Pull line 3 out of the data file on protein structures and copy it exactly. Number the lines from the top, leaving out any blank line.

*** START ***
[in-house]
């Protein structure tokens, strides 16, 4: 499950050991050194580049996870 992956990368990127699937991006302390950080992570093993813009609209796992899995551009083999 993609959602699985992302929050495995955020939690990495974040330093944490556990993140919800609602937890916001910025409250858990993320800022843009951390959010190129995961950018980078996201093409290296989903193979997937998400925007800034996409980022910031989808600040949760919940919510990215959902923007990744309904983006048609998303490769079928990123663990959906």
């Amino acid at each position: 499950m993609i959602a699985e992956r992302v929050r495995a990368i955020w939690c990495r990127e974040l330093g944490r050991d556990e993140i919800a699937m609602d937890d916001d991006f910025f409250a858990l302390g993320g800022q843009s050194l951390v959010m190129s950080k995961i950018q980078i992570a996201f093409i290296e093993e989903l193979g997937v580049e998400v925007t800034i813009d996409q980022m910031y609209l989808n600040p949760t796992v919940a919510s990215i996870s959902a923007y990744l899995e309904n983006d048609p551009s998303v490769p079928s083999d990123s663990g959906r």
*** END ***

């Amino acid at each position: 499950m993609i959602a699985e992956r992302v929050r495995a990368i955020w939690c990495r990127e974040l330093g944490r050991d556990e993140i919800a699937m609602d937890d916001d991006f910025f409250a858990l302390g993320g800022q843009s050194l951390v959010m190129s950080k995961i950018q980078i992570a996201f093409i290296e093993e989903l193979g997937v580049e998400v925007t800034i813009d996409q980022m910031y609209l989808n600040p949760t796992v919940a919510s990215i996870s959902a923007y990744l899995e309904n983006d048609p551009s998303v490769p079928s083999d990123s663990g959906r």